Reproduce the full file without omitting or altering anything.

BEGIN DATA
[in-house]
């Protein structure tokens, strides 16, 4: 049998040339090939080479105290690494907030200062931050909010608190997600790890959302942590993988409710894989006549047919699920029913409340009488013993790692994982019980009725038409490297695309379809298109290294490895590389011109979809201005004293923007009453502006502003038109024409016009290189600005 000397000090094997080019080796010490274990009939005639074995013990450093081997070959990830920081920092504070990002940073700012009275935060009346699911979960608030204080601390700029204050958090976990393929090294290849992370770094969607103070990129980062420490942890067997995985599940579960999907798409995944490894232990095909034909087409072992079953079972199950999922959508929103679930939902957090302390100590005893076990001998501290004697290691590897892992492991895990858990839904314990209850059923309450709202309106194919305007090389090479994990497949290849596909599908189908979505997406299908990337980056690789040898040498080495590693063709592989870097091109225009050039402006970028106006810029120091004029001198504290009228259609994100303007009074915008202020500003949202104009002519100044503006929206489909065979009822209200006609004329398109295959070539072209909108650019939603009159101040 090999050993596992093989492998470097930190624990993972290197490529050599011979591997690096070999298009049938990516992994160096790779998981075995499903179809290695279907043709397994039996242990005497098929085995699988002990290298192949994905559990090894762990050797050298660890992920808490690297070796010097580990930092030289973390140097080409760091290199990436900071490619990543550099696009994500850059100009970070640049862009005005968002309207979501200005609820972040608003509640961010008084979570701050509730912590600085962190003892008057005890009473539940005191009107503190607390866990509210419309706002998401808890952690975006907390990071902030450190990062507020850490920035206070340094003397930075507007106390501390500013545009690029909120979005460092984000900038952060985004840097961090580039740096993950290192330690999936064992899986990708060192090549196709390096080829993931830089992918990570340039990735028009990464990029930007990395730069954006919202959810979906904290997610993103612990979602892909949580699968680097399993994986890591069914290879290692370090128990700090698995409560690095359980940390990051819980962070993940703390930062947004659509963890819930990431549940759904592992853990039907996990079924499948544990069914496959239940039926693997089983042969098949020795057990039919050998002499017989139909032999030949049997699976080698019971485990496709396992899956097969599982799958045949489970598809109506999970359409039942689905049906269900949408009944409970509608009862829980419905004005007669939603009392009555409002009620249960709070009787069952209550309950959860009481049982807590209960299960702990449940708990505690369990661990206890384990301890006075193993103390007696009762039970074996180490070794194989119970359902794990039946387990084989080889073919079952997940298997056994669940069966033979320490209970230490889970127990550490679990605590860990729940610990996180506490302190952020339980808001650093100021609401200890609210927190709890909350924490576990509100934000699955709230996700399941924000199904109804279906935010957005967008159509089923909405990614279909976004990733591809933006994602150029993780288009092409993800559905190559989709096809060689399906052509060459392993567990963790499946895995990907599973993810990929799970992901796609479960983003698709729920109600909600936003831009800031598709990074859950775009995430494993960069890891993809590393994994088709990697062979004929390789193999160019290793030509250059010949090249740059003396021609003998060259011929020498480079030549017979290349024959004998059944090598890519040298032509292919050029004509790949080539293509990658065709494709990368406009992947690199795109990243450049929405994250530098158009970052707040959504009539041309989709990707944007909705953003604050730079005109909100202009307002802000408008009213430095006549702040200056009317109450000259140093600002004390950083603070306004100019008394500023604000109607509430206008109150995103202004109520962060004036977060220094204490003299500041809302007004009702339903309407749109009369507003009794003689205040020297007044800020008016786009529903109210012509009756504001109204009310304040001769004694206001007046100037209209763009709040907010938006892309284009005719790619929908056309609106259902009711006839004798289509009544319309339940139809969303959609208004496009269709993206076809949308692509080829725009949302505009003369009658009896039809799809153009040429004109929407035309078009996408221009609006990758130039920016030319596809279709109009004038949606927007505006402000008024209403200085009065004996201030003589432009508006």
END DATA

[in-house]
């Protein structure tokens, strides 16, 4: 049998040339090939080479105290690494907030200062931050909010608190997600790890959302942590993988409710894989006549047919699920029913409340009488013993790692994982019980009725038409490297695309379809298109290294490895590389011109979809201005004293923007009453502006502003038109024409016009290189600005 000397000090094997080019080796010490274990009939005639074995013990450093081997070959990830920081920092504070990002940073700012009275935060009346699911979960608030204080601390700029204050958090976990393929090294290849992370770094969607103070990129980062420490942890067997995985599940579960999907798409995944490894232990095909034909087409072992079953079972199950999922959508929103679930939902957090302390100590005893076990001998501290004697290691590897892992492991895990858990839904314990209850059923309450709202309106194919305007090389090479994990497949290849596909599908189908979505997406299908990337980056690789040898040498080495590693063709592989870097091109225009050039402006970028106006810029120091004029001198504290009228259609994100303007009074915008202020500003949202104009002519100044503006929206489909065979009822209200006609004329398109295959070539072209909108650019939603009159101040 090999050993596992093989492998470097930190624990993972290197490529050599011979591997690096070999298009049938990516992994160096790779998981075995499903179809290695279907043709397994039996242990005497098929085995699988002990290298192949994905559990090894762990050797050298660890992920808490690297070796010097580990930092030289973390140097080409760091290199990436900071490619990543550099696009994500850059100009970070640049862009005005968002309207979501200005609820972040608003509640961010008084979570701050509730912590600085962190003892008057005890009473539940005191009107503190607390866990509210419309706002998401808890952690975006907390990071902030450190990062507020850490920035206070340094003397930075507007106390501390500013545009690029909120979005460092984000900038952060985004840097961090580039740096993950290192330690999936064992899986990708060192090549196709390096080829993931830089992918990570340039990735028009990464990029930007990395730069954006919202959810979906904290997610993103612990979602892909949580699968680097399993994986890591069914290879290692370090128990700090698995409560690095359980940390990051819980962070993940703390930062947004659509963890819930990431549940759904592992853990039907996990079924499948544990069914496959239940039926693997089983042969098949020795057990039919050998002499017989139909032999030949049997699976080698019971485990496709396992899956097969599982799958045949489970598809109506999970359409039942689905049906269900949408009944409970509608009862829980419905004005007669939603009392009555409002009620249960709070009787069952209550309950959860009481049982807590209960299960702990449940708990505690369990661990206890384990301890006075193993103390007696009762039970074996180490070794194989119970359902794990039946387990084989080889073919079952997940298997056994669940069966033979320490209970230490889970127990550490679990605590860990729940610990996180506490302190952020339980808001650093100021609401200890609210927190709890909350924490576990509100934000699955709230996700399941924000199904109804279906935010957005967008159509089923909405990614279909976004990733591809933006994602150029993780288009092409993800559905190559989709096809060689399906052509060459392993567990963790499946895995990907599973993810990929799970992901796609479960983003698709729920109600909600936003831009800031598709990074859950775009995430494993960069890891993809590393994994088709990697062979004929390789193999160019290793030509250059010949090249740059003396021609003998060259011929020498480079030549017979290349024959004998059944090598890519040298032509292919050029004509790949080539293509990658065709494709990368406009992947690199795109990243450049929405994250530098158009970052707040959504009539041309989709990707944007909705953003604050730079005109909100202009307002802000408008009213430095006549702040200056009317109450000259140093600002004390950083603070306004100019008394500023604000109607509430206008109150995103202004109520962060004036977060220094204490003299500041809302007004009702339903309407749109009369507003009794003689205040020297007044800020008016786009529903109210012509009756504001109204009310304040001769004694206001007046100037209209763009709040907010938006892309284009005719790619929908056309609106259902009711006839004798289509009544319309339940139809969303959609208004496009269709993206076809949308692509080829725009949302505009003369009658009896039809799809153009040429004109929407035309078009996408221009609006990758130039920016030319596809279709109009004038949606927007505006402000008024209403200085009065004996201030003589432009508006």